Each year, there's a rhythm to the work we need to do at Windmill, and at this time of year, it's all about willow. We have a living willow arch and a fedge (living willow fence / hedge), which both need to be harvested for willow poles and then to have the thinner branches woven into the structure to strengthen it and help it grow nice and thick. The harvested poles can be used as living willow, and also to weave edges for our herb beds. They also make good plant supports, as long as we let them dry enough not to grow roots!
This year, we had a good team of Matt, Ash, Dan, Saana, Greg and Matt P, so we managed to get the whole lot done in one go, and it's now looking very organised and healthy. The cut branches are waiting to be used and the pussy willow from the ends is cut and ready for a rather special role.
We've always had the aim to use our resources at Windmill to benefit the community, so when members of the Ukrainian Church asked if we had any pussy willow available some years ago, we said "Of course. Take what you need!" Since then, Maria and Gary have been coming along every year to harvest the pussy willow in the weeks before the Ukrainian Church celebrates Palm Sunday (a week later than the Church of England).
|Maria and Gary
This year, we asked if they could let us see how the willow is used, so they sent us some great photos to show us and the following explanation -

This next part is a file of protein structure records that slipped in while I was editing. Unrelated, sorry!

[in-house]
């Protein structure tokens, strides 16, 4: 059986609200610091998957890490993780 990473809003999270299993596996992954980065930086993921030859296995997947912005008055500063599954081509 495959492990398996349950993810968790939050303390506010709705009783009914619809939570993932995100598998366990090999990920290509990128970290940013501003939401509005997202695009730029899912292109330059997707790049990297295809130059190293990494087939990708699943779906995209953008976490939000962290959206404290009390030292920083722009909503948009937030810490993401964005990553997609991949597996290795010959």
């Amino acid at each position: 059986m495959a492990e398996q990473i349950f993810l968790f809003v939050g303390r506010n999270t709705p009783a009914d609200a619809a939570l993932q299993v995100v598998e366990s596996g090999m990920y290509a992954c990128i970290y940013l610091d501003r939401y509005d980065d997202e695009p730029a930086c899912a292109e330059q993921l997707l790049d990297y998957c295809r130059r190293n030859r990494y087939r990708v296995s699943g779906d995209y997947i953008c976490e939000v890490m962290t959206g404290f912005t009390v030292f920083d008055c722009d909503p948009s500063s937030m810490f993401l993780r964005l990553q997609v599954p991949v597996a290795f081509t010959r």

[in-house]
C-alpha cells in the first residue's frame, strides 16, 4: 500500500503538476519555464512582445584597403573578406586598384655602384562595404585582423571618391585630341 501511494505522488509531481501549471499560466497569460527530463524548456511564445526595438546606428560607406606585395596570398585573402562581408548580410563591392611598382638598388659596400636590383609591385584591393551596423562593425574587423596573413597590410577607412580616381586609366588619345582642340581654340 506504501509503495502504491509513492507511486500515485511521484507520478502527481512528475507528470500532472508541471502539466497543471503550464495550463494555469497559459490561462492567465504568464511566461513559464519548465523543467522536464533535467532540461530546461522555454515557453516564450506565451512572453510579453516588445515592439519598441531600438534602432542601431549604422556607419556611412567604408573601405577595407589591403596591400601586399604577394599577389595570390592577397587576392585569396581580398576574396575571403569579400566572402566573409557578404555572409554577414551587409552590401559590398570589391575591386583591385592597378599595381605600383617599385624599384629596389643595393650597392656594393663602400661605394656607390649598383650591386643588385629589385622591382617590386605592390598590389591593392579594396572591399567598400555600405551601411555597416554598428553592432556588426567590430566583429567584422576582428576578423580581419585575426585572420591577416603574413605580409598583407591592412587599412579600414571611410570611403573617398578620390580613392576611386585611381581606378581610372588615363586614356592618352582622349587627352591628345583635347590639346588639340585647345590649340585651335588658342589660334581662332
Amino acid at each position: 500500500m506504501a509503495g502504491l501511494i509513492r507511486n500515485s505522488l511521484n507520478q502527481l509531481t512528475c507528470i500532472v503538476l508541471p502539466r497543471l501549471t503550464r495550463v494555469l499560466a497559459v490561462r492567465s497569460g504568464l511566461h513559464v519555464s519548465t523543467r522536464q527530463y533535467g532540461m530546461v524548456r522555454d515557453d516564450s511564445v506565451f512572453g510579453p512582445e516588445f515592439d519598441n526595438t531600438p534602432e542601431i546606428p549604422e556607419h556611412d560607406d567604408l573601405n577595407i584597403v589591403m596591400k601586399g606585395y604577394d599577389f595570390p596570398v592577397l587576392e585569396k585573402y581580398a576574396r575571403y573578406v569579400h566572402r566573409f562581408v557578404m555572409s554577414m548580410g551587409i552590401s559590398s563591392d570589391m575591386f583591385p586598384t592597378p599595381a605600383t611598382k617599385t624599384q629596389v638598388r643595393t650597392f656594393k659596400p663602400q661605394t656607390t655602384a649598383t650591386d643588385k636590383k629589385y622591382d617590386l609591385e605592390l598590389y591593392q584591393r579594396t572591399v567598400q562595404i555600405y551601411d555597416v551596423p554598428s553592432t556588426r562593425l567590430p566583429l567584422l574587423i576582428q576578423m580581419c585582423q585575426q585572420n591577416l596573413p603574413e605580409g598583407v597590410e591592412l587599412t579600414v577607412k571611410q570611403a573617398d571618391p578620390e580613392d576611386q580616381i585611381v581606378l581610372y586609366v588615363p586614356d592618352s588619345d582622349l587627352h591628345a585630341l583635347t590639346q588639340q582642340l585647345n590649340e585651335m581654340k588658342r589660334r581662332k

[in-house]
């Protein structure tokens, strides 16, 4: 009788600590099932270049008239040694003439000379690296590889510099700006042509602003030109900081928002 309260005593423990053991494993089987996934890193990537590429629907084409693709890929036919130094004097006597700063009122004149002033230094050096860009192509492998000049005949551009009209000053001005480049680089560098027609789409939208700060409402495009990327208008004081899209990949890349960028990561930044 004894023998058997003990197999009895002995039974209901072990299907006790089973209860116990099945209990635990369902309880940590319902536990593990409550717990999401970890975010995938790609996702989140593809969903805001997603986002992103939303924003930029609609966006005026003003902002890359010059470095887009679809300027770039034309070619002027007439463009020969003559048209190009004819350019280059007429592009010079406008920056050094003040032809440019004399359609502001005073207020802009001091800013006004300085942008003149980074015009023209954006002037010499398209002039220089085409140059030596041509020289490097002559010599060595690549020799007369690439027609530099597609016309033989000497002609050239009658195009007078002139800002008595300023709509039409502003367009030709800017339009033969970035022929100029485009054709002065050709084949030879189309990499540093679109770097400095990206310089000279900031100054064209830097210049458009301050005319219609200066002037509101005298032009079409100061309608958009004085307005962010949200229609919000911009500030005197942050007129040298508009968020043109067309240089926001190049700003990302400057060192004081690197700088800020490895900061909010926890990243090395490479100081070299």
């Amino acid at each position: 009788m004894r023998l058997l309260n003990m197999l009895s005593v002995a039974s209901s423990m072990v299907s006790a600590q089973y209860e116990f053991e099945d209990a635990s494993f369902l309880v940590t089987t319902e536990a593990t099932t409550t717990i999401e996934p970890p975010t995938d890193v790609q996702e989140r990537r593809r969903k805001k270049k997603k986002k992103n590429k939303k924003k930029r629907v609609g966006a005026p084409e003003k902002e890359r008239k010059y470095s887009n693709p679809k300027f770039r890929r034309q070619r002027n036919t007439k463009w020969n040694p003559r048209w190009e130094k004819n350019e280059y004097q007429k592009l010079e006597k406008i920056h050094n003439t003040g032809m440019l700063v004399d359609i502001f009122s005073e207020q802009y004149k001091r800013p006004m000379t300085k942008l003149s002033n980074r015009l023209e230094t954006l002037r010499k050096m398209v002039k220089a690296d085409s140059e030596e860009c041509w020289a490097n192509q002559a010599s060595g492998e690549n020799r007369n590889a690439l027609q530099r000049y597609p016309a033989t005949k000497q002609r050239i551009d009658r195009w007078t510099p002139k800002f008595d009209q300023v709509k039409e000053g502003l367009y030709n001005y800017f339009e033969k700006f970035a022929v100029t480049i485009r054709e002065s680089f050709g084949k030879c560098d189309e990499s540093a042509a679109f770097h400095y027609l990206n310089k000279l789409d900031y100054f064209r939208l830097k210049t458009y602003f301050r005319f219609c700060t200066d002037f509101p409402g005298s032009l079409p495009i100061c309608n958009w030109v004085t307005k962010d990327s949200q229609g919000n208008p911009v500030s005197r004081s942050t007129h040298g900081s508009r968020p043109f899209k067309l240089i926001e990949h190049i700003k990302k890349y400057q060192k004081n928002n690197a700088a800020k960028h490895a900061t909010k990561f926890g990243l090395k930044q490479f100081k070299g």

As you can see when the palms have been blessed, the people take them and it is tradition to put them over religious icons in the home.Palms were apparently hard to get in Ukraine in days of old, so willow branches were substituted, Pussy willows are the preferred branch, but ordinary willows will do in a pinch. Long branches are cut, and are blessed during the mass. They are then passed out, and people (mostly young ones) then go around hitting each other with them and saying:
Не я б’ю,
За тиждень Великдень
Не далеко червоне яєчко!
Which translates to
It’s not me hitting you,
It’s the willow hitting you,
In a week it will be Easter,
Soon you will have a red egg.
We love this tradition, and the tradition of the gathering that is has created in our Community Gardens, and our volunteers love the generous gifts of food and chocolates that we get in return!
We've also given willow for making willow domes and supplying a local willow worker with materials for weaving and live willow work.